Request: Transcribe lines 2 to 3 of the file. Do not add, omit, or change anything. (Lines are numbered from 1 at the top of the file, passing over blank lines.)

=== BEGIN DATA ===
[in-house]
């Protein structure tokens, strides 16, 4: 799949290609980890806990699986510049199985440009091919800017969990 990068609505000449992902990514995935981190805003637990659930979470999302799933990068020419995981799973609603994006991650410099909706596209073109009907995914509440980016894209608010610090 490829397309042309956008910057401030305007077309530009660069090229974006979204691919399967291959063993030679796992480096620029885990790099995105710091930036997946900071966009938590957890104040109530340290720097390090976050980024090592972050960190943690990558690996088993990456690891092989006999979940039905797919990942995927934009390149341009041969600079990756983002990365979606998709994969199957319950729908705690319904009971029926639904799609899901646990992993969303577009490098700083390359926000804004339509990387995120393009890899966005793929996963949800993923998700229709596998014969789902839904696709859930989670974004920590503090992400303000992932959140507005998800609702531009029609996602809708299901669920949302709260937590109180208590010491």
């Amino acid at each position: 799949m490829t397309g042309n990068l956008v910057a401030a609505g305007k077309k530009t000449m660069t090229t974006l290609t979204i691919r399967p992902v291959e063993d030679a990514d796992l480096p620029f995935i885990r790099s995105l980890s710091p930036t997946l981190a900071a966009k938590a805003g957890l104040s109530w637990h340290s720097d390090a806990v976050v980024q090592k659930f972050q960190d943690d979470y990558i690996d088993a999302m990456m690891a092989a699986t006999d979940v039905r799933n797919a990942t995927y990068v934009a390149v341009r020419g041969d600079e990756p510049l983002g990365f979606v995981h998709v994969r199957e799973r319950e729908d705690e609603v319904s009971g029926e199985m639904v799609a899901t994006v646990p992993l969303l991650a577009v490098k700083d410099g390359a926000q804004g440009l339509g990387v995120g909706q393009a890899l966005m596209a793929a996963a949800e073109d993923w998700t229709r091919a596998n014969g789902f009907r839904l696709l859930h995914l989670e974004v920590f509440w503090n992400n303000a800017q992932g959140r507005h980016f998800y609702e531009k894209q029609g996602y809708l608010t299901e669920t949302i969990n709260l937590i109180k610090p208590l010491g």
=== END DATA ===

């Protein structure tokens, strides 16, 4: 799949290609980890806990699986510049199985440009091919800017969990 990068609505000449992902990514995935981190805003637990659930979470999302799933990068020419995981799973609603994006991650410099909706596209073109009907995914509440980016894209608010610090 490829397309042309956008910057401030305007077309530009660069090229974006979204691919399967291959063993030679796992480096620029885990790099995105710091930036997946900071966009938590957890104040109530340290720097390090976050980024090592972050960190943690990558690996088993990456690891092989006999979940039905797919990942995927934009390149341009041969600079990756983002990365979606998709994969199957319950729908705690319904009971029926639904799609899901646990992993969303577009490098700083390359926000804004339509990387995120393009890899966005793929996963949800993923998700229709596998014969789902839904696709859930989670974004920590503090992400303000992932959140507005998800609702531009029609996602809708299901669920949302709260937590109180208590010491």
């Amino acid at each position: 799949m490829t397309g042309n990068l956008v910057a401030a609505g305007k077309k530009t000449m660069t090229t974006l290609t979204i691919r399967p992902v291959e063993d030679a990514d796992l480096p620029f995935i885990r790099s995105l980890s710091p930036t997946l981190a900071a966009k938590a805003g957890l104040s109530w637990h340290s720097d390090a806990v976050v980024q090592k659930f972050q960190d943690d979470y990558i690996d088993a999302m990456m690891a092989a699986t006999d979940v039905r799933n797919a990942t995927y990068v934009a390149v341009r020419g041969d600079e990756p510049l983002g990365f979606v995981h998709v994969r199957e799973r319950e729908d705690e609603v319904s009971g029926e199985m639904v799609a899901t994006v646990p992993l969303l991650a577009v490098k700083d410099g390359a926000q804004g440009l339509g990387v995120g909706q393009a890899l966005m596209a793929a996963a949800e073109d993923w998700t229709r091919a596998n014969g789902f009907r839904l696709l859930h995914l989670e974004v920590f509440w503090n992400n303000a800017q992932g959140r507005h980016f998800y609702e531009k894209q029609g996602y809708l608010t299901e669920t949302i969990n709260l937590i109180k610090p208590l010491g």